Former Wales and British and Irish Lions rugby captain Gareth Thomas has released an emotional video explaining his reason for going public on being HIV positive.
The BBC will broadcast a documentary on Wednesday where the 45-year-old, who came out as gay in 2009, explains how in 2018 he felt like dying.
A teaser for the documentary from BBC Wales appeared on Twitter on early Sunday where Thomas, struggling to contain his anguish, spoke about his motivations.
“The reason I’m doing this is firstly I want to remember what it’s like to feel free,” said Thomas, who is taking part in an Iron Man competition in Tenby, Wales on Sunday, for which he has learned to swim.
“And by doing that, I want to empower so many other people who are in the exactly same position as me and probably be ten times worse.”
“To do that I have to educate myself, I have to be strong, I have to become a completely different person,” added Thomas, who spent part of his career at top French club Toulouse, winning the Heineken Cup with them in 2005.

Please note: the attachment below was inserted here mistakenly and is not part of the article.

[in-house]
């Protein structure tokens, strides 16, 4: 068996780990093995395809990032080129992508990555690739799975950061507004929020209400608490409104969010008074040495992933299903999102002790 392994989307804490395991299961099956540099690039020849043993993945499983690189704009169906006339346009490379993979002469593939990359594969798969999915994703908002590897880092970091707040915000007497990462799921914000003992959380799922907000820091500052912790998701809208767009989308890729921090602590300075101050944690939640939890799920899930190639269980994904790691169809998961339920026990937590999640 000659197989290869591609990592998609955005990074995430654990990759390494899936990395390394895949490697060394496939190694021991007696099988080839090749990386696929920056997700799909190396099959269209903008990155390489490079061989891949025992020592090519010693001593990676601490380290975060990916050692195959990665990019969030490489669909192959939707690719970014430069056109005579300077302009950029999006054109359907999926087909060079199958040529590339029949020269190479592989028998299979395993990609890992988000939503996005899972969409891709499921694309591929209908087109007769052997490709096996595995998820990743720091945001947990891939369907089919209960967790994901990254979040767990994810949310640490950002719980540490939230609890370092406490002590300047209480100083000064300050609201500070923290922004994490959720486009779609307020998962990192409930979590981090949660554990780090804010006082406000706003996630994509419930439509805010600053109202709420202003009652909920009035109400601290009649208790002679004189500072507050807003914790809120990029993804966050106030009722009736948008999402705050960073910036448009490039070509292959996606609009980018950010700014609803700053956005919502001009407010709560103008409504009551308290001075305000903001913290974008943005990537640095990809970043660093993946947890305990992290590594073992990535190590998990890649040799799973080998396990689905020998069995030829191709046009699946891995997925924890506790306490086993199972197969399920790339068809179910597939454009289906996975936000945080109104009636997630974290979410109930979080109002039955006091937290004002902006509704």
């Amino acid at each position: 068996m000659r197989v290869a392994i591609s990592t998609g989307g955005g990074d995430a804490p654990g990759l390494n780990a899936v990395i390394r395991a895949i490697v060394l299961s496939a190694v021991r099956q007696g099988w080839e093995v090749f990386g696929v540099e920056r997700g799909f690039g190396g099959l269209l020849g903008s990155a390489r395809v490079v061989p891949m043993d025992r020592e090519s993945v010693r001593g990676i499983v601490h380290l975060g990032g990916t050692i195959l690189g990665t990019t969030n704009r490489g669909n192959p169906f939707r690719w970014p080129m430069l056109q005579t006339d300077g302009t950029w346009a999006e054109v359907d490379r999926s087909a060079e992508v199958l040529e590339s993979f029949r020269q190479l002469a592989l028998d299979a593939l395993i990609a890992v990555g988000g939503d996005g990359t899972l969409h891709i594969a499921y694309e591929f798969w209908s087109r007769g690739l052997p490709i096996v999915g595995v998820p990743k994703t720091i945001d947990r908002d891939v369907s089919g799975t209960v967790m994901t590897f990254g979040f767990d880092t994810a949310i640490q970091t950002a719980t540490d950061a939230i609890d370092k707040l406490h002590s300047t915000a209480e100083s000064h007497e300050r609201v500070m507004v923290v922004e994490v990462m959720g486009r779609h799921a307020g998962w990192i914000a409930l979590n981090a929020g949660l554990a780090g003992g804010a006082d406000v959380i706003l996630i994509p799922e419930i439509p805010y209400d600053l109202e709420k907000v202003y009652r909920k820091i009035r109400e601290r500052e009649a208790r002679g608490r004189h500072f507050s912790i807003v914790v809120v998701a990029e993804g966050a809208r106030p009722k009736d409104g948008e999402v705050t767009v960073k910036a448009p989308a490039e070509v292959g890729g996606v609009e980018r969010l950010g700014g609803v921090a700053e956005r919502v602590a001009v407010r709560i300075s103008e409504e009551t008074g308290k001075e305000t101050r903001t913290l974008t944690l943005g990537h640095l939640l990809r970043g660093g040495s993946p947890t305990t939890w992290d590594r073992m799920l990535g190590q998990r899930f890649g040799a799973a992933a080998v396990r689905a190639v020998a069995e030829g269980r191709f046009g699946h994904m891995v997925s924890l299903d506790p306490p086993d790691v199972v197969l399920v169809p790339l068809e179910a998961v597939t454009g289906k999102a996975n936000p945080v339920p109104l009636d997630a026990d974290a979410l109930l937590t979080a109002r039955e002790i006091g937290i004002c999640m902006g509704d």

“What I want to learn is that I have got HIV and its okay like.
“That’s what I want to learn more than anything,” said Thomas, who retired from Rugby in 2011.
Among those offering support for Thomas on his Twitter feed were the British Labour Party leader Jeremy Corbyn, who described Thomas as ‘a role model challenging stigma and prejudice. His example offers hope and resolve to others.’
On Saturday, Thomas revealed the depth of shock and depression.
“When I first found out that I was going to have to live with HIV, the first thing I thought was straight away: I was going to die,” he said.
“It’s not like I blame people for not knowing this.
“This is a subject that because of the 1980s scenarios people don’t talk about it because that’s the only information they have.”
Thomas says the condition has little impact on his day-to-day life given the advances in medicine other than taking a single pill every day and visiting the hospital for blood tests every six months.
Thomas made his Test debut for Wales in 1995 and went on to win 100 caps as well as three for the Lions in 2005.